Pulling the strings

Imaginary worlds come to life at Jerusalem puppet festival

31st International Puppet Festival will showcase augmented reality, object theater and a look toward the future

Jessica Steinberg covers the Sabra scene from south to north and back to the center.

'High Light' by Looky Circus at the 31st Jerusalem Puppet Festival, August 14-18, 2022 (Courtesy Hadar Berel)
'High Light' by Looky Circus at the 31st Jerusalem Puppet Festival, August 14-18, 2022 (Courtesy Hadar Berel)

When the 31st International Puppet Festival opens August 14 at its new home in Jerusalem’s Train Theater, international productions will be back on the stage after a three-year pandemic hiatus, alongside 35 original shows from Israeli creators.

This beloved, annual Jerusalem summer event puts the spotlight on puppetry, with an emphasis on multidisciplinary theater.

“It’s an unusual kind of festival… exploring new voices in theater for kids and adults,” said Israeli artist Ayelet Golan, who has three different works in the five-day event.

Golan, who grew up in Jerusalem, was an avid audience member at the annual puppet festival each year. Now she and her younger sister Roni Golan, also a puppeteer, have productions in this year’s event.

Golan’s three original works in the festival include an adult-oriented play titled “Echo Echo One One”; a display piece of augmented reality that she co-created with Emma Margarita Erenst; and “A Sick Day for Morris McGee,” a play in English and Arabic, created with Maayan Resnick.

There’s always some element of puppetry in her works, said Golan, who has a degree in theater direction from Tel Aviv’s Kibbutzim College of Education.

“It’s how I animate what’s happening onstage. I feel it offers the most possibility,” she said.

Puppeteer Ayelet Golan in ‘Echo, Echo,’ one of her productions at the 31st Puppet Festival in Jerusalem’s Train Theater (Courtesy Yair Meyuhas)

There are no actual puppets in “Echo Echo,” although the play, aimed toward an older audience, refers to the world of social media through Golan’s manipulation of video and sound.

She takes video from TikTok but only uses the sound, and then becomes the puppet that operates the video. Golan also lip-syncs, works with filters, and introduces all kinds of puppetry that offers a virtual mask in which the audience sees one thing on the screen that acts as part of the scenery and something else acted out on stage.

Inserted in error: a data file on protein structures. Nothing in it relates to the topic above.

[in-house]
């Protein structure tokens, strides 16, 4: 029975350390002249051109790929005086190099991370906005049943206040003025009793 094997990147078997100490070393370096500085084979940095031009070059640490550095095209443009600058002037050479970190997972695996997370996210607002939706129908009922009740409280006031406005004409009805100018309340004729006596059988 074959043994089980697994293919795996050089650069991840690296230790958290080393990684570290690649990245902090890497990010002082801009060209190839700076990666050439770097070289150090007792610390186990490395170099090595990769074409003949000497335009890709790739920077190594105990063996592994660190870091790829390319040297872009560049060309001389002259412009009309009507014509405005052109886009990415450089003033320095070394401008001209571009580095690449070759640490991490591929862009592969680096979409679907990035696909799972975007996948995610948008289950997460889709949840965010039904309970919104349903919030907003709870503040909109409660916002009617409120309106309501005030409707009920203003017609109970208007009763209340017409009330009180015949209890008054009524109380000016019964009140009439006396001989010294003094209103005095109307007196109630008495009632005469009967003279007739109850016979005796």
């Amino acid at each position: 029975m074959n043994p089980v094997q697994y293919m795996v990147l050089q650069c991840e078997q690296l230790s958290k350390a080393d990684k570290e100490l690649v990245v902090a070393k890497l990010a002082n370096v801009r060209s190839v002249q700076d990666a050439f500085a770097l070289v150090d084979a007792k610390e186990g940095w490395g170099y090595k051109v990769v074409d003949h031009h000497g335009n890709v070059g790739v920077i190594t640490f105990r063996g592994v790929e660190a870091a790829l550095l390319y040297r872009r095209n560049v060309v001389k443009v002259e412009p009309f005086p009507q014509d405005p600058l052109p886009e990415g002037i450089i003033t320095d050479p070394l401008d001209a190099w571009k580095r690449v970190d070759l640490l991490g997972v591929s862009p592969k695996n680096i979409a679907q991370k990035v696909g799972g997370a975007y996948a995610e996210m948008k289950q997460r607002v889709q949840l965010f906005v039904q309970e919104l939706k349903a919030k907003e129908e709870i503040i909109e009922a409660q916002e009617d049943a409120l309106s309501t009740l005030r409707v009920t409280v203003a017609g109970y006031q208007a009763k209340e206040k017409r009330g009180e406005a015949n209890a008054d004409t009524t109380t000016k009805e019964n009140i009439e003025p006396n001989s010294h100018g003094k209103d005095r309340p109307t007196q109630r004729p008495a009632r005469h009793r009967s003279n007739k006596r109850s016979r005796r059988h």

“It’s a triangle of images,” said Golan, “a lot of layers that the audience can filter through. It’s another way to allow the audience to get close to the social media images. It brings them into this illusion and it’s a system that really moves me.”

In “A Walk Beyond the Horizon,” Golan and Emma Margarita Erenst were inspired by the children’s literature of Uriel and Bina Ofek to create the experience of a trip within the walls of the theater, accessed with AR technology.

Ayelet Golan (left) and Emma Margarita Erenst in their AR exhibit, ‘A Walk Beyond the Horizon,’ premiering August 14-18, 2022 at the 31st International Jerusalem Puppet Festival (Courtesy Hila Spector)

Each wall tells a different story from the writers’ works that kids can experience themselves, using headphones and the augmented reality technology, explained Golan.

“It’s very experimental. We’re very curious to see how it works,” she said. “If the kids don’t play and interact, nothing happens; they are the creators, they’re the puppeteers.”

The “Walk Beyond the Horizon” show will remain at the Train Theater for several months, available for viewing prior to future shows, much like an exhibition.

‘Louisa’ by Iris Domany will premiere at the 31st Puppet Festival, August 14-18, 2022 in Jerusalem (Courtesy Iris Domany)

The augmented reality work is the kind of challenge that Golan appreciates, offering her the chance to collaborate and jump into a different visual language, and learn new tools as well.

She had a similar experience in “Echo, Echo,” in which she’s joined onstage by Omer Schuster, a musician and sound technician who does all the work of changing Golan’s voice and adding music, creating the opportunity to “discover new worlds of how things can be on stage,” she said.

Finally, Golan worked with puppeteer Maayan Resnick on “A Sick Day for Morris McGee,” based on the award-winning children’s book of the same name by Philip C. Stead, which was performed at the New Victory Theater in New York as well as in Turkey and France. It’s easily translated into various languages because there is a narrator who tells the story, said Golan.

The festival will open August 14 with free performances at the skatepark adjacent to the theater in Liberty Bell Park, including skaters, live music and a show from visiting puppeteer Santiago Moreno.

There are three international guest artists and troupes in this year’s event. Compagnie La Muette in France will perform “Cozy One Man Band” by Santiago Moreno and present a musical object theater with the world’s smallest band. The early childhood show “Choo. Choo. Whistle. Woof!” is from the Czech Republic, about a magical miniature train on an imaginary journey in the theater hall. “Invaders” by the French Theater Bakélite will present object theater on a table, inspired by science fiction movies from the 1950s.

The Outdoor Event will take place daily at the theater, with installations, shows, movement and creations about what life will look like in the future.

For more information and tickets, go to the Train Theater website.

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